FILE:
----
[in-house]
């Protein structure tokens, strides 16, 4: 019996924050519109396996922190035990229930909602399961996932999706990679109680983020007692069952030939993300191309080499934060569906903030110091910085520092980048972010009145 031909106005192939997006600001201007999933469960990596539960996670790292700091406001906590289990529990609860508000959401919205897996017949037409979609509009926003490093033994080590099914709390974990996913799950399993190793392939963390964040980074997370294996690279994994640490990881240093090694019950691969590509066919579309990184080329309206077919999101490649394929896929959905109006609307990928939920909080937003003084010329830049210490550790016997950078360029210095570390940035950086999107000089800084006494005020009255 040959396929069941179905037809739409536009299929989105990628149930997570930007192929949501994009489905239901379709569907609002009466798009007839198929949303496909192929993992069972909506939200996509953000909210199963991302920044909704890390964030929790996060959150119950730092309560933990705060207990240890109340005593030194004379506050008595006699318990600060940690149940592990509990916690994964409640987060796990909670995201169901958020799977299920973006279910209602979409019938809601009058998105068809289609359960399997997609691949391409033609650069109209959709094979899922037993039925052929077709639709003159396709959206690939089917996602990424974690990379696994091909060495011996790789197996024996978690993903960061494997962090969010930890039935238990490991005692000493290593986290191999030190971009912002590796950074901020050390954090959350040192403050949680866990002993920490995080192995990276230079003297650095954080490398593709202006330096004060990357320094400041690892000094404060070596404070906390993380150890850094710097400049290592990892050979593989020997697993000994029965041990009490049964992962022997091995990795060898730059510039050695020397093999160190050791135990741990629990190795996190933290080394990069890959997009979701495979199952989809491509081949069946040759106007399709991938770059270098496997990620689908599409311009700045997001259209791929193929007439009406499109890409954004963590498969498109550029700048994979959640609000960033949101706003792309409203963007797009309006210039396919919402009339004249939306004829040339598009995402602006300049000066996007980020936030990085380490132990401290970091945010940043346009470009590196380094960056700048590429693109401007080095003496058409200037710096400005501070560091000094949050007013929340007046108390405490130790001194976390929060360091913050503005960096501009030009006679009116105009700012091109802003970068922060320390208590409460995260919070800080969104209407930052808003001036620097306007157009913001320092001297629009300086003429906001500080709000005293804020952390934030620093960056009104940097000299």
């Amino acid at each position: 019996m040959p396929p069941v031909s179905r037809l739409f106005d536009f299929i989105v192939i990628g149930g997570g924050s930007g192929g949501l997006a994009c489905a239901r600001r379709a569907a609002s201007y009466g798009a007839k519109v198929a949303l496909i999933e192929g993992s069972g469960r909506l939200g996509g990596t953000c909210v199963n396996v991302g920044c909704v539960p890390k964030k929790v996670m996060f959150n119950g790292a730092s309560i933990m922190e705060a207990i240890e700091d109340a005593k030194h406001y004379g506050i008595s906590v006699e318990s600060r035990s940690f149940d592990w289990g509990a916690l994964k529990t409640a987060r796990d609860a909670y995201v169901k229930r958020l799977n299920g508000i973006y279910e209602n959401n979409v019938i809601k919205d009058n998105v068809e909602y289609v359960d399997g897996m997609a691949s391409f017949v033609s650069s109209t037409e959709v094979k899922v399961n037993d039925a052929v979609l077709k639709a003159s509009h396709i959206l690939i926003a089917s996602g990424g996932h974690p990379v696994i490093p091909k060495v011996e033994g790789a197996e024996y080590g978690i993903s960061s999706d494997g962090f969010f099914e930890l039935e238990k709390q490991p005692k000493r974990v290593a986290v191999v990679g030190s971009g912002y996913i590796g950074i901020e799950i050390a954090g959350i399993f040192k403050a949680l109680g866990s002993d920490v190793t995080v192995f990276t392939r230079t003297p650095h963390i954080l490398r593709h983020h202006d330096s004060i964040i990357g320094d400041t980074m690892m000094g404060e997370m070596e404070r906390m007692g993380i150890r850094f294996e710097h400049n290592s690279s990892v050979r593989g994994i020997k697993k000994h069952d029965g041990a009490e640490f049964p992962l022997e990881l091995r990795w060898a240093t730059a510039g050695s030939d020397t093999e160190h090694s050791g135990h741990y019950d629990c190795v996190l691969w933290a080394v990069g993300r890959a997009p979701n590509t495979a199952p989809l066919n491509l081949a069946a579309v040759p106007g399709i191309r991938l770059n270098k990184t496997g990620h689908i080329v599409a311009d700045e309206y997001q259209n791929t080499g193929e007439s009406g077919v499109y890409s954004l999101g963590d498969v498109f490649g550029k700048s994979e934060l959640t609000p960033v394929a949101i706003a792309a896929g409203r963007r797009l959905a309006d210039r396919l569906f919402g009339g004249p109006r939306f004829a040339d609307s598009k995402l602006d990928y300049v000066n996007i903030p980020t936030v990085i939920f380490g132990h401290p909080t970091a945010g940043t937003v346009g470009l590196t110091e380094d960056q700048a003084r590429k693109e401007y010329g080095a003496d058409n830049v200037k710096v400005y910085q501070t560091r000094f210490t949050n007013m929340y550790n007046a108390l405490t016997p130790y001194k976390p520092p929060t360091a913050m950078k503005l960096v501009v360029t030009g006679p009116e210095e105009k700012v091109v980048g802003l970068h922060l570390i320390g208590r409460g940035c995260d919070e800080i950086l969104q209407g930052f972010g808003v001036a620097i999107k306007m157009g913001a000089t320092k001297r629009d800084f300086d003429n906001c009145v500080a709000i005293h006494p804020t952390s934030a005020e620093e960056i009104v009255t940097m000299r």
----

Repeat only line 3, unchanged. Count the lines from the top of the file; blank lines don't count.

């Amino acid at each position: 019996m040959p396929p069941v031909s179905r037809l739409f106005d536009f299929i989105v192939i990628g149930g997570g924050s930007g192929g949501l997006a994009c489905a239901r600001r379709a569907a609002s201007y009466g798009a007839k519109v198929a949303l496909i999933e192929g993992s069972g469960r909506l939200g996509g990596t953000c909210v199963n396996v991302g920044c909704v539960p890390k964030k929790v996670m996060f959150n119950g790292a730092s309560i933990m922190e705060a207990i240890e700091d109340a005593k030194h406001y004379g506050i008595s906590v006699e318990s600060r035990s940690f149940d592990w289990g509990a916690l994964k529990t409640a987060r796990d609860a909670y995201v169901k229930r958020l799977n299920g508000i973006y279910e209602n959401n979409v019938i809601k919205d009058n998105v068809e909602y289609v359960d399997g897996m997609a691949s391409f017949v033609s650069s109209t037409e959709v094979k899922v399961n037993d039925a052929v979609l077709k639709a003159s509009h396709i959206l690939i926003a089917s996602g990424g996932h974690p990379v696994i490093p091909k060495v011996e033994g790789a197996e024996y080590g978690i993903s960061s999706d494997g962090f969010f099914e930890l039935e238990k709390q490991p005692k000493r974990v290593a986290v191999v990679g030190s971009g912002y996913i590796g950074i901020e799950i050390a954090g959350i399993f040192k403050a949680l109680g866990s002993d920490v190793t995080v192995f990276t392939r230079t003297p650095h963390i954080l490398r593709h983020h202006d330096s004060i964040i990357g320094d400041t980074m690892m000094g404060e997370m070596e404070r906390m007692g993380i150890r850094f294996e710097h400049n290592s690279s990892v050979r593989g994994i020997k697993k000994h069952d029965g041990a009490e640490f049964p992962l022997e990881l091995r990795w060898a240093t730059a510039g050695s030939d020397t093999e160190h090694s050791g135990h741990y019950d629990c190795v996190l691969w933290a080394v990069g993300r890959a997009p979701n590509t495979a199952p989809l066919n491509l081949a069946a579309v040759p106007g399709i191309r991938l770059n270098k990184t496997g990620h689908i080329v599409a311009d700045e309206y997001q259209n791929t080499g193929e007439s009406g077919v499109y890409s954004l999101g963590d498969v498109f490649g550029k700048s994979e934060l959640t609000p960033v394929a949101i706003a792309a896929g409203r963007r797009l959905a309006d210039r396919l569906f919402g009339g004249p109006r939306f004829a040339d609307s598009k995402l602006d990928y300049v000066n996007i903030p980020t936030v990085i939920f380490g132990h401290p909080t970091a945010g940043t937003v346009g470009l590196t110091e380094d960056q700048a003084r590429k693109e401007y010329g080095a003496d058409n830049v200037k710096v400005y910085q501070t560091r000094f210490t949050n007013m929340y550790n007046a108390l405490t016997p130790y001194k976390p520092p929060t360091a913050m950078k503005l960096v501009v360029t030009g006679p009116e210095e105009k700012v091109v980048g802003l970068h922060l570390i320390g208590r409460g940035c995260d919070e800080i950086l969104q209407g930052f972010g808003v001036a620097i999107k306007m157009g913001a000089t320092k001297r629009d800084f300086d003429n906001c009145v500080a709000i005293h006494p804020t952390s934030a005020e620093e960056i009104v009255t940097m000299r």